Pituitary apoplexy


Pituitary gland anatomic relations.
Pitutiary gland physiology.
  • Loss of pituitary gland function due to hemorrhage or infarction of the gland
    • Uncommon endocrinological emergency, requires high level of suspicion based on history
    • Presentation may range from mild and insidious to severe and sudden
  • In a majority of cases, a pre-existing pituitary adenoma is involved
    • Adenomas may compress upon blood supply; friability of the mass may lead to bleeding
  • Although several hormone axes may be deranged, HPA/adrenal and thyroid axes likely require the most immediate attention

Risk Factors

  • Pituitary adenoma
  • Trauma
  • Recent endocrine stimulation testing
  • Hormone modulators, including dopamine agonists, GnRH agonists
  • Prior pituitary gland irradiation or instrumentation
  • Prior cerebral angiography
  • Pregnancy (Sheehan's syndrome)
  • Anticoagulation

Clinical Features

Differential Diagnosis

Adrenal crisis






Aseptic Meningitis


MRI of a patient with pituitary apoplexy in presenting with headache and blindness. In center of MRI image in T1 sequence is a mass displacing optic chiasma.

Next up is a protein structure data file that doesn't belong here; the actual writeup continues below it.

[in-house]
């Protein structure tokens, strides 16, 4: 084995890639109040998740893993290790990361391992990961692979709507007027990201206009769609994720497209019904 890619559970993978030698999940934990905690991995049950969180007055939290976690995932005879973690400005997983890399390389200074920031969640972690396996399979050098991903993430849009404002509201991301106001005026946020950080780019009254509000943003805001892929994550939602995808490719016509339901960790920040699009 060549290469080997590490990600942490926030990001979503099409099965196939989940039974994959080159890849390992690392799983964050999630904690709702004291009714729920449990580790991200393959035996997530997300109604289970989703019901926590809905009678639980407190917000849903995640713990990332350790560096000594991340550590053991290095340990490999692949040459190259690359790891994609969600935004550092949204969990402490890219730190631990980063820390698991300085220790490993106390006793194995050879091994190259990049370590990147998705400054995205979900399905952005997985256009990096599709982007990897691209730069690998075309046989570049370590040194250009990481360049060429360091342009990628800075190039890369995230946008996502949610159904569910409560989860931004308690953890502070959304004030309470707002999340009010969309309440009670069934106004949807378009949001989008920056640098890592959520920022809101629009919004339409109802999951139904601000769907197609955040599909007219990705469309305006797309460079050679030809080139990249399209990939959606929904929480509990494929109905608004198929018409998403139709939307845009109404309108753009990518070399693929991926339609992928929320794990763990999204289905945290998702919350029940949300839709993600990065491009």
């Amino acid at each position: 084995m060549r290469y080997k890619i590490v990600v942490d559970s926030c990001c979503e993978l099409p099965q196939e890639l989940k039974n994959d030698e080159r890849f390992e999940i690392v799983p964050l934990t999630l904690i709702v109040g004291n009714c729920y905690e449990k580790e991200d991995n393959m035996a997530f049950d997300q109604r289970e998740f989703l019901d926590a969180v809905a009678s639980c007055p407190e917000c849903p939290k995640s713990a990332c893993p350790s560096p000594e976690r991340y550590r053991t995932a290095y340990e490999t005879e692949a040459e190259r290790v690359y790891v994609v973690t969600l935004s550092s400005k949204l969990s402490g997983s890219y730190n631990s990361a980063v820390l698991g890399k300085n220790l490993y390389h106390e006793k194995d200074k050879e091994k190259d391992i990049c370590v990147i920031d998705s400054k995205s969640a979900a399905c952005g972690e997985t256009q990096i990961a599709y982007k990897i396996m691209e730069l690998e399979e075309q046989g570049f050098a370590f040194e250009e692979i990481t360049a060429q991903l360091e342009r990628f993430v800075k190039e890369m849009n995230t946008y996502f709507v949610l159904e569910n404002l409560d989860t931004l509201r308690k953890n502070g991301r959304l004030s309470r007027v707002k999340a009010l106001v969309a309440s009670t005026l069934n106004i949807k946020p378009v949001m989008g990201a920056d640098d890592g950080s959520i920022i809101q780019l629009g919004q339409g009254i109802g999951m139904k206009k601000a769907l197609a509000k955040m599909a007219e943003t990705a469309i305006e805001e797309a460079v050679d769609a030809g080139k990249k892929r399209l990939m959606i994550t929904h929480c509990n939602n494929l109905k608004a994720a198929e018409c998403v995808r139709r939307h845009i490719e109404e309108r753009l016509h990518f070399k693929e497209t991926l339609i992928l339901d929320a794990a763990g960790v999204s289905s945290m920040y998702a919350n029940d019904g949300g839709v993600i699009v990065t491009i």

• CBC
  • CMP
  • Coagulation studies
  • Hormone levels[1]
    • TSH, FT4
    • Random cortisol
    • LH/FSH
    • Prolactin
    • IGF-1
    • Testosterone, estradiol
  • LP may show a mixed picture, including xanthochromia and pleocytosis


  • Head CT without contrast
    • Low sensitivity and may not detect acute findings. MRI required for confirmation of diagnosis
    • May show sellar mass with active hemorrhage
  • Brain MRI
    • Identifies both hemorrhagic and ischemic/necrotic lesions, based on MRI sequence


  • IV fluids
  • Correction of electrolyte abnormalities
  • Corticosteroids, usually IV hydrocortisone bolus at 100-200mg, followed by drip at 2-4mg/hr[2]
  • Consider thyroid hormone replacement
  • Neurosurgical consult for possible transsphenoidal decompression, if severe symptoms
  • Ophthalmology and endocrinology consults as appropriate


  • Admit to floors vs ICU

See Also

Sheehan's syndrome

External Links


  1. Almudena Vicente, Beatriz Lecumberri, María Ángeles Gálvez, Clinical practice guideline for the diagnosis and treatment of pituitary apoplexy, Endocrinología y Nutrición (English Edition), Volume 60, Issue 10, 2013, Pages 582.e1-582.e12, ISSN 2173-5093
  2. Desai S, Seidler M. Metabolic & Endocrine Emergencies. In: Stone C, Humphries RL. eds. CURRENT Diagnosis & Treatment: Emergency Medicine, 8e. McGraw Hill; 2017. Accessed December 07, 2023.